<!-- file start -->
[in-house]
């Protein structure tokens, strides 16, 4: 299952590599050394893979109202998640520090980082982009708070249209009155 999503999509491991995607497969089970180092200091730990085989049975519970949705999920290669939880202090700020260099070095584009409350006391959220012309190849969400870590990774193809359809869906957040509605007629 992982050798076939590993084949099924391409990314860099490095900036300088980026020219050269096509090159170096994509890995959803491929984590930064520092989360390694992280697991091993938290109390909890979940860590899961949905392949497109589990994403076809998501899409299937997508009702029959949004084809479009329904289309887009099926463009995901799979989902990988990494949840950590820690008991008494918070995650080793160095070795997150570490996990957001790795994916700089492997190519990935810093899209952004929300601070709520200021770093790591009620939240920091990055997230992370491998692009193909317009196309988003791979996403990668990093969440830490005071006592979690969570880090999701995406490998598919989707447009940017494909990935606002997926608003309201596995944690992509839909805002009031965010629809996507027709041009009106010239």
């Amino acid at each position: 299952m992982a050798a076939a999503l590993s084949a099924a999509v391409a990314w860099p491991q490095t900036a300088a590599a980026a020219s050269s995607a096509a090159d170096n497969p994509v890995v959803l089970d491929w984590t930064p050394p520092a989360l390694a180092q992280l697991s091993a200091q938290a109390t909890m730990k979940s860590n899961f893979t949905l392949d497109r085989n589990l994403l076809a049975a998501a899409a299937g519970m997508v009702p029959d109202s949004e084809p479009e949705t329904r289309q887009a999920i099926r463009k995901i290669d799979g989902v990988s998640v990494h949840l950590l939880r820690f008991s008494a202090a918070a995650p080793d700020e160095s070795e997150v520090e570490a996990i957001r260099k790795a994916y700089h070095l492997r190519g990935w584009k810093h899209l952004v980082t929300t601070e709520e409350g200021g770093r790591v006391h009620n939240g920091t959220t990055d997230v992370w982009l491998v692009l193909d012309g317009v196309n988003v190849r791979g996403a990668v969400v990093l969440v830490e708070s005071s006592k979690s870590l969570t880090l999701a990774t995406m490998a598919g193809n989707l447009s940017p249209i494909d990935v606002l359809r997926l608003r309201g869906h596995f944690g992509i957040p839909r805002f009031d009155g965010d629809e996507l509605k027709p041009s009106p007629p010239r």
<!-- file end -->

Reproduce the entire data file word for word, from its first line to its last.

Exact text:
[in-house]
């Protein structure tokens, strides 16, 4: 299952590599050394893979109202998640520090980082982009708070249209009155 999503999509491991995607497969089970180092200091730990085989049975519970949705999920290669939880202090700020260099070095584009409350006391959220012309190849969400870590990774193809359809869906957040509605007629 992982050798076939590993084949099924391409990314860099490095900036300088980026020219050269096509090159170096994509890995959803491929984590930064520092989360390694992280697991091993938290109390909890979940860590899961949905392949497109589990994403076809998501899409299937997508009702029959949004084809479009329904289309887009099926463009995901799979989902990988990494949840950590820690008991008494918070995650080793160095070795997150570490996990957001790795994916700089492997190519990935810093899209952004929300601070709520200021770093790591009620939240920091990055997230992370491998692009193909317009196309988003791979996403990668990093969440830490005071006592979690969570880090999701995406490998598919989707447009940017494909990935606002997926608003309201596995944690992509839909805002009031965010629809996507027709041009009106010239």
């Amino acid at each position: 299952m992982a050798a076939a999503l590993s084949a099924a999509v391409a990314w860099p491991q490095t900036a300088a590599a980026a020219s050269s995607a096509a090159d170096n497969p994509v890995v959803l089970d491929w984590t930064p050394p520092a989360l390694a180092q992280l697991s091993a200091q938290a109390t909890m730990k979940s860590n899961f893979t949905l392949d497109r085989n589990l994403l076809a049975a998501a899409a299937g519970m997508v009702p029959d109202s949004e084809p479009e949705t329904r289309q887009a999920i099926r463009k995901i290669d799979g989902v990988s998640v990494h949840l950590l939880r820690f008991s008494a202090a918070a995650p080793d700020e160095s070795e997150v520090e570490a996990i957001r260099k790795a994916y700089h070095l492997r190519g990935w584009k810093h899209l952004v980082t929300t601070e709520e409350g200021g770093r790591v006391h009620n939240g920091t959220t990055d997230v992370w982009l491998v692009l193909d012309g317009v196309n988003v190849r791979g996403a990668v969400v990093l969440v830490e708070s005071s006592k979690s870590l969570t880090l999701a990774t995406m490998a598919g193809n989707l447009s940017p249209i494909d990935v606002l359809r997926l608003r309201g869906h596995f944690g992509i957040p839909r805002f009031d009155g965010d629809e996507l509605k027709p041009s009106p007629p010239r």